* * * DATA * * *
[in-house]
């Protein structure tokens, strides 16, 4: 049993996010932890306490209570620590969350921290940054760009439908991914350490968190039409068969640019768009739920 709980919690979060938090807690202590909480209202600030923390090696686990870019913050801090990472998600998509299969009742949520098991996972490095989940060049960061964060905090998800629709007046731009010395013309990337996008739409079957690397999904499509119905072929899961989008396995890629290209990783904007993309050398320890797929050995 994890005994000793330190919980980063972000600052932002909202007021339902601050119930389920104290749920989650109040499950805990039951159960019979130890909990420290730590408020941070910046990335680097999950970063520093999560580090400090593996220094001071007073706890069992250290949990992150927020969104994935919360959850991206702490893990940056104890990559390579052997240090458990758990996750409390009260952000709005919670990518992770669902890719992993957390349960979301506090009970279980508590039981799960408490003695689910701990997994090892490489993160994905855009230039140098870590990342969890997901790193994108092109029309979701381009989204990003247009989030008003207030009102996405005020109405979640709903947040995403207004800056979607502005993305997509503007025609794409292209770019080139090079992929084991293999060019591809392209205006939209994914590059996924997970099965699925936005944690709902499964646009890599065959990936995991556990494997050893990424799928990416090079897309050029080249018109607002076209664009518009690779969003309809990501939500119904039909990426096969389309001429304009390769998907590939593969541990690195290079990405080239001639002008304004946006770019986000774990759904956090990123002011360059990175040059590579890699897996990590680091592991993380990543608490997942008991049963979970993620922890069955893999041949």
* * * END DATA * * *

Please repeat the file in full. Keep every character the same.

[in-house]
């Protein structure tokens, strides 16, 4: 049993996010932890306490209570620590969350921290940054760009439908991914350490968190039409068969640019768009739920 709980919690979060938090807690202590909480209202600030923390090696686990870019913050801090990472998600998509299969009742949520098991996972490095989940060049960061964060905090998800629709007046731009010395013309990337996008739409079957690397999904499509119905072929899961989008396995890629290209990783904007993309050398320890797929050995 994890005994000793330190919980980063972000600052932002909202007021339902601050119930389920104290749920989650109040499950805990039951159960019979130890909990420290730590408020941070910046990335680097999950970063520093999560580090400090593996220094001071007073706890069992250290949990992150927020969104994935919360959850991206702490893990940056104890990559390579052997240090458990758990996750409390009260952000709005919670990518992770669902890719992993957390349960979301506090009970279980508590039981799960408490003695689910701990997994090892490489993160994905855009230039140098870590990342969890997901790193994108092109029309979701381009989204990003247009989030008003207030009102996405005020109405979640709903947040995403207004800056979607502005993305997509503007025609794409292209770019080139090079992929084991293999060019591809392209205006939209994914590059996924997970099965699925936005944690709902499964646009890599065959990936995991556990494997050893990424799928990416090079897309050029080249018109607002076209664009518009690779969003309809990501939500119904039909990426096969389309001429304009390769998907590939593969541990690195290079990405080239001639002008304004946006770019986000774990759904956090990123002011360059990175040059590579890699897996990590680091592991993380990543608490997942008991049963979970993620922890069955893999041949």